Physics Stack Exchange is a question and answer site for active researchers, academics and students of physics. Join them; it only takes a minute:

Sign up
Here's how it works:
  1. Anybody can ask a question
  2. Anybody can answer
  3. The best answers are voted up and rise to the top

Quite often I go out in the morning and I'm in Milton Keynes, so I would expect the moon to rise in the east and set in the west. Sometimes at about 2, 3, 4 o’clock in the morning the moon is low in the east. I was just wondering how that worked out?

share|cite|improve this question
up vote 4 down vote accepted

Well, let’s zoom out for a bit and imagine you're off of the Earth and you’re looking at the Earth and the moon from space. So you have the Earth as the bigger of the two bodies sitting let’s say, in the centre and the moon is in orbit around the Earth.

So the moon goes around the Earth and the moon takes a month to do a complete lap of the Earth and get back to where it started, 28 days to do a complete orbit of Earth.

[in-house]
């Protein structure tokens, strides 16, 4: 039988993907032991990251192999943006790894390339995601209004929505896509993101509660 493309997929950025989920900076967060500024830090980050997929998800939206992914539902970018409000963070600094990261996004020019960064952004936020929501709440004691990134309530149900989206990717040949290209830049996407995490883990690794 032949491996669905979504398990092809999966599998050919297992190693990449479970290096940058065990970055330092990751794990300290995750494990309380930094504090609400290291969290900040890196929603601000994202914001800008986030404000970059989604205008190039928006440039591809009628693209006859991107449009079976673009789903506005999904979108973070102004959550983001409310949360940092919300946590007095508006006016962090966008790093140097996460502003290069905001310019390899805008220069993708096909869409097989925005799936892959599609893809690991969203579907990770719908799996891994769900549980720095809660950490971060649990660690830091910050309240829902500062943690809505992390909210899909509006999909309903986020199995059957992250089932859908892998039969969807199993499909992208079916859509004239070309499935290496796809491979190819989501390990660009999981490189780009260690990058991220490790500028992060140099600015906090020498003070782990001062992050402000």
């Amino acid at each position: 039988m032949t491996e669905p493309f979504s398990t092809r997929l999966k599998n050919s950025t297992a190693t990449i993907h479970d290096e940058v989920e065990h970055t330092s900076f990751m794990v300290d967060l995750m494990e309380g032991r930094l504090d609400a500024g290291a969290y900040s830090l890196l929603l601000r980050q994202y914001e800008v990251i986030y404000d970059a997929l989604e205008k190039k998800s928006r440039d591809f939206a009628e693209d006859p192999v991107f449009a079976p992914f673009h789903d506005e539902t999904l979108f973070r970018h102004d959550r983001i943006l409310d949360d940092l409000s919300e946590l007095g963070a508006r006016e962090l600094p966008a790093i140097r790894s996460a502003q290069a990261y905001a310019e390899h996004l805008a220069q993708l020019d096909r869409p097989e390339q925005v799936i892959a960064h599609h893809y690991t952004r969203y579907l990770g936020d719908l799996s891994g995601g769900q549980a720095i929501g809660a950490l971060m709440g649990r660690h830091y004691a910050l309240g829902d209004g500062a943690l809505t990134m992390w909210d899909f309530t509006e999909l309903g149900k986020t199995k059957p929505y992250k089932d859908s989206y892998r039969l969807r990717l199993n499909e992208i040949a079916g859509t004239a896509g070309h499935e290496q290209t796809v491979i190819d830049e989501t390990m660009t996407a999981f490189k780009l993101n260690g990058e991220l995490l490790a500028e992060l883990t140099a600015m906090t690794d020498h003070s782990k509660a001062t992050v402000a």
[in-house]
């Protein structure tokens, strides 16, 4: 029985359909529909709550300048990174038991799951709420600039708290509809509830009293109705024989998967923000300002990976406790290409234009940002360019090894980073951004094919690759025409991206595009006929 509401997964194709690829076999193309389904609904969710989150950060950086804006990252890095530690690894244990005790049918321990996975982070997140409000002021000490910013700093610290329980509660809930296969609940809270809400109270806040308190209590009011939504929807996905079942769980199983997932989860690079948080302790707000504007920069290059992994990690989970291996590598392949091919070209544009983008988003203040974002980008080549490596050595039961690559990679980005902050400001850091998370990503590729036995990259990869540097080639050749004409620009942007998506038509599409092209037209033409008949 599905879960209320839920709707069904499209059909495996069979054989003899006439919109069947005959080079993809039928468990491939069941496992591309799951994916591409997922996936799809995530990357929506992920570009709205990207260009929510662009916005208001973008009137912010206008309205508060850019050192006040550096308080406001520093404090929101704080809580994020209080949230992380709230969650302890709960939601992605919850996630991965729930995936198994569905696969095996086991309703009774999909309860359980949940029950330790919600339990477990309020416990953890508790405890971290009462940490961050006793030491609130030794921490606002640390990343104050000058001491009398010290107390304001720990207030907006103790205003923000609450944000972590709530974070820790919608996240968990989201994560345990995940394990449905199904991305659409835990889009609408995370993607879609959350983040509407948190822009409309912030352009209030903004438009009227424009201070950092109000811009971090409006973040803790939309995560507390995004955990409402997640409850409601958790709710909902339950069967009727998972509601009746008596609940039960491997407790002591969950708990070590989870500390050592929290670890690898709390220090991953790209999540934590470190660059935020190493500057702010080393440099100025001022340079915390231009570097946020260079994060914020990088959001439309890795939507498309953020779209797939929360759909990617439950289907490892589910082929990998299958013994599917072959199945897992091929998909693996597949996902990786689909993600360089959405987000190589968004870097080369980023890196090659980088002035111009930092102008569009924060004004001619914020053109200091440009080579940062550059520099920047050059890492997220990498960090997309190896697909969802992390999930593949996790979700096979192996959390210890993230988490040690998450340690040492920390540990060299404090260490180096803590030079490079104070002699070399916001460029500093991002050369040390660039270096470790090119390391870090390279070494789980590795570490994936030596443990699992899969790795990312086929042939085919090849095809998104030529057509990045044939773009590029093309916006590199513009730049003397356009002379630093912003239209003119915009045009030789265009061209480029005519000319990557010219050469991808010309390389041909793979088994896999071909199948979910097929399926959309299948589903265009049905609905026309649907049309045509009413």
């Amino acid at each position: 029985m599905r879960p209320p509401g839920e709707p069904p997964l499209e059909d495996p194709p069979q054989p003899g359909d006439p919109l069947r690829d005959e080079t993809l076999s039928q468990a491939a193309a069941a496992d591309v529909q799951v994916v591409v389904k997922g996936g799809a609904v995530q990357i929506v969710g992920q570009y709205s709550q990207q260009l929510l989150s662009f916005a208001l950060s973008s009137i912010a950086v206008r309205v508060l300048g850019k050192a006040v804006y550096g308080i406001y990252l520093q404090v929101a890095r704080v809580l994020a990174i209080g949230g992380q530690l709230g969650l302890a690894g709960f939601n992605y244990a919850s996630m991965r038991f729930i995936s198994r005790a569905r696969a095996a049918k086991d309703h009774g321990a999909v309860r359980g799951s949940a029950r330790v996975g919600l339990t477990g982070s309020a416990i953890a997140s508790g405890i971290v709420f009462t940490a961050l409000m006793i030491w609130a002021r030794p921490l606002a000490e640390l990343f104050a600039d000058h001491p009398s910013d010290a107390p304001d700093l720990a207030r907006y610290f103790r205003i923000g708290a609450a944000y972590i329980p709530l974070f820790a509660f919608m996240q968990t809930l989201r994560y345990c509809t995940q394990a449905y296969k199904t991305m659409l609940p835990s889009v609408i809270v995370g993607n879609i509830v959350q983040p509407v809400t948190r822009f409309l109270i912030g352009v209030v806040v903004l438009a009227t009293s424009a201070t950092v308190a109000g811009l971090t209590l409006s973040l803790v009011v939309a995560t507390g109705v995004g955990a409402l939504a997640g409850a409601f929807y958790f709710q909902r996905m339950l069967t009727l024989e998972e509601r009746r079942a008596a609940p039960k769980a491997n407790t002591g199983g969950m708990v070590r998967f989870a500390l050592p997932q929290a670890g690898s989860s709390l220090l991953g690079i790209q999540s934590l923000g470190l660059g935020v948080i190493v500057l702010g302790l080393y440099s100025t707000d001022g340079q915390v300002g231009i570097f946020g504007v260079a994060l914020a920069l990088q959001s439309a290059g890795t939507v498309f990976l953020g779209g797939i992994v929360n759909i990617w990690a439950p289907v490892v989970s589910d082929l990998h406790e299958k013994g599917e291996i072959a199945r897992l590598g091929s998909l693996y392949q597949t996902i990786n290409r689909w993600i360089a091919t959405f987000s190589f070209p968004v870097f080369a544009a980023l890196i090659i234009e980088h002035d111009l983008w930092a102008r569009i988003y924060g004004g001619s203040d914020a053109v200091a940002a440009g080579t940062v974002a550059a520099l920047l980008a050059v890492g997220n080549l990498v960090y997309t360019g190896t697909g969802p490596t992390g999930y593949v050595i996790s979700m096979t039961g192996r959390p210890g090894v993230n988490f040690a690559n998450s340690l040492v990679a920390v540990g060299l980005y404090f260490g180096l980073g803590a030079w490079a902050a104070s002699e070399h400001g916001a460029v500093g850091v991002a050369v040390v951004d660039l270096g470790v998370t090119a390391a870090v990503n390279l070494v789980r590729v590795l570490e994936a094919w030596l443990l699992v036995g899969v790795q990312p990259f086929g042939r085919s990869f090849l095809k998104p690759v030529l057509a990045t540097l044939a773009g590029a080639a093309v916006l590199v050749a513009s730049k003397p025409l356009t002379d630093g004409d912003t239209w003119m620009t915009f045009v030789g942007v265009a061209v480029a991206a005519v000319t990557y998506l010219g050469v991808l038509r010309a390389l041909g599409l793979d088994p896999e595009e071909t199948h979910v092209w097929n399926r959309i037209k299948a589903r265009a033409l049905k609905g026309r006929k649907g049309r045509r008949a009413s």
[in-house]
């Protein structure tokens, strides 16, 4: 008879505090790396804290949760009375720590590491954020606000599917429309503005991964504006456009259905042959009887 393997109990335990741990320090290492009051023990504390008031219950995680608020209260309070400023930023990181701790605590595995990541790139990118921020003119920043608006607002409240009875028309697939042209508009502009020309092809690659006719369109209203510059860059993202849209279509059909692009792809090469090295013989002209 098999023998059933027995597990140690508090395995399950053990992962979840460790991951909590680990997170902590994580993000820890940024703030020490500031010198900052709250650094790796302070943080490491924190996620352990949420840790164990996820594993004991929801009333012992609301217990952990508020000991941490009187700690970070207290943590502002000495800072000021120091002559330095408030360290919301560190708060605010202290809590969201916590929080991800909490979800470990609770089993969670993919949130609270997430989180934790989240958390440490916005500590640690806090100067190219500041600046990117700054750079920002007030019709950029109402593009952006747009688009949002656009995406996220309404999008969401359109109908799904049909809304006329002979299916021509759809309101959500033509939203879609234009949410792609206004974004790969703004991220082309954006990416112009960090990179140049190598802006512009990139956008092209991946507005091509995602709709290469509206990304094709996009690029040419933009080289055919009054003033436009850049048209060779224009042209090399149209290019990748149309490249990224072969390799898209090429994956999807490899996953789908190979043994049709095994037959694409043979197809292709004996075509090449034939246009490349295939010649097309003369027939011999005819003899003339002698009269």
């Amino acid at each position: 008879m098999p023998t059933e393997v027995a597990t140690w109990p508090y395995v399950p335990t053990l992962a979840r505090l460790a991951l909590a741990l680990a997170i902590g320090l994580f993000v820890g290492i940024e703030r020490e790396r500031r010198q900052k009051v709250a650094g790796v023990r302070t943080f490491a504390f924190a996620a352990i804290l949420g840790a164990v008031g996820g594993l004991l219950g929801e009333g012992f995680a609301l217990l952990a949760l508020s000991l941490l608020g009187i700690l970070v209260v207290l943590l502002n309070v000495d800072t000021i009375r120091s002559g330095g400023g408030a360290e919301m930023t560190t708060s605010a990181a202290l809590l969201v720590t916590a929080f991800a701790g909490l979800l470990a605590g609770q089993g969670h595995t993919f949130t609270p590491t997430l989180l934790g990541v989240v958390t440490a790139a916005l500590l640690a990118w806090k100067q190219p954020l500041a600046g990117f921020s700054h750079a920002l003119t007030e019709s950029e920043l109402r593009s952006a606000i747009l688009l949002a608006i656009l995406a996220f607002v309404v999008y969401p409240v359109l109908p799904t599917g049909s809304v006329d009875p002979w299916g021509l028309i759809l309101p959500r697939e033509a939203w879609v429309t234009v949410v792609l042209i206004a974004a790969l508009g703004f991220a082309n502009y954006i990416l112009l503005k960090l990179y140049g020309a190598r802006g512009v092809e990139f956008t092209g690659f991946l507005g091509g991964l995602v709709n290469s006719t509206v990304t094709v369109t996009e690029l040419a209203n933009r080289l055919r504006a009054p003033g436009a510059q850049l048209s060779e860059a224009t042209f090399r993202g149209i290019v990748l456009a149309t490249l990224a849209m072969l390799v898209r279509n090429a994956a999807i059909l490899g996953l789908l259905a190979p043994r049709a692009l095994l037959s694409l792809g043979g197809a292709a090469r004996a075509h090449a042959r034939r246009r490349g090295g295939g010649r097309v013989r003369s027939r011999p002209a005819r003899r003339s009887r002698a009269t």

Also, inside the moon’s orbit, the Earth is turning and the Earth takes 24 hours to do a complete circle. So therefore, as the Earth turns then it’s going to see the moon from one side of the Earth go across the sky and then down on the other side. So, you're going to see the moon rise and set. But because the moon is also doing a lap around the Earth, the moon is going to appear at different points in the sky at different times of the day and night. So sometimes the moon will be up during the day.

share|cite|improve this answer

Your Answer


By posting your answer, you agree to the privacy policy and terms of service.

Not the answer you're looking for? Browse other questions tagged or ask your own question.